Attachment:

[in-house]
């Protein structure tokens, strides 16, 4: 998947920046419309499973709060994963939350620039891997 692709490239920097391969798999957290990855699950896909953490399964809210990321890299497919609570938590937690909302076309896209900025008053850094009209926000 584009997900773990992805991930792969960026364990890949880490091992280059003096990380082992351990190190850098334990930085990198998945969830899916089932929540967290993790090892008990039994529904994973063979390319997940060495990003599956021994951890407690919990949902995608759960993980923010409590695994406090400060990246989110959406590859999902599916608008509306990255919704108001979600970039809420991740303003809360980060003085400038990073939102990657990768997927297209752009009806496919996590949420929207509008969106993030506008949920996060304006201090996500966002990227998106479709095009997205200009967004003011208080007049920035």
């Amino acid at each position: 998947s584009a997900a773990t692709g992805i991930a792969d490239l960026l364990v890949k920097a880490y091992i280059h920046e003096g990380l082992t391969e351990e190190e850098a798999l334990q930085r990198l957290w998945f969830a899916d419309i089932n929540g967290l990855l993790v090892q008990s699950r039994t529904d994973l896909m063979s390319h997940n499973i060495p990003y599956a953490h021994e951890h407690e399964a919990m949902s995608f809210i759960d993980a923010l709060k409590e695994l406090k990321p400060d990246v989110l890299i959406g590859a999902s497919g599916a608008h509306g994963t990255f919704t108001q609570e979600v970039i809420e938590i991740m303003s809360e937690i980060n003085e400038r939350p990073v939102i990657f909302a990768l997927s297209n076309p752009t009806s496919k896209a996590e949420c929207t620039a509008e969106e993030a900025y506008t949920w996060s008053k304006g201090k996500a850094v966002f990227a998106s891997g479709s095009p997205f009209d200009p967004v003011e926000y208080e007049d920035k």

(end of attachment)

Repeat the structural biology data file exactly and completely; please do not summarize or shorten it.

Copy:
[in-house]
């Protein structure tokens, strides 16, 4: 998947920046419309499973709060994963939350620039891997 692709490239920097391969798999957290990855699950896909953490399964809210990321890299497919609570938590937690909302076309896209900025008053850094009209926000 584009997900773990992805991930792969960026364990890949880490091992280059003096990380082992351990190190850098334990930085990198998945969830899916089932929540967290993790090892008990039994529904994973063979390319997940060495990003599956021994951890407690919990949902995608759960993980923010409590695994406090400060990246989110959406590859999902599916608008509306990255919704108001979600970039809420991740303003809360980060003085400038990073939102990657990768997927297209752009009806496919996590949420929207509008969106993030506008949920996060304006201090996500966002990227998106479709095009997205200009967004003011208080007049920035």
């Amino acid at each position: 998947s584009a997900a773990t692709g992805i991930a792969d490239l960026l364990v890949k920097a880490y091992i280059h920046e003096g990380l082992t391969e351990e190190e850098a798999l334990q930085r990198l957290w998945f969830a899916d419309i089932n929540g967290l990855l993790v090892q008990s699950r039994t529904d994973l896909m063979s390319h997940n499973i060495p990003y599956a953490h021994e951890h407690e399964a919990m949902s995608f809210i759960d993980a923010l709060k409590e695994l406090k990321p400060d990246v989110l890299i959406g590859a999902s497919g599916a608008h509306g994963t990255f919704t108001q609570e979600v970039i809420e938590i991740m303003s809360e937690i980060n003085e400038r939350p990073v939102i990657f909302a990768l997927s297209n076309p752009t009806s496919k896209a996590e949420c929207t620039a509008e969106e993030a900025y506008t949920w996060s008053k304006g201090k996500a850094v966002f990227a998106s891997g479709s095009p997205f009209d200009p967004v003011e926000y208080e007049d920035k």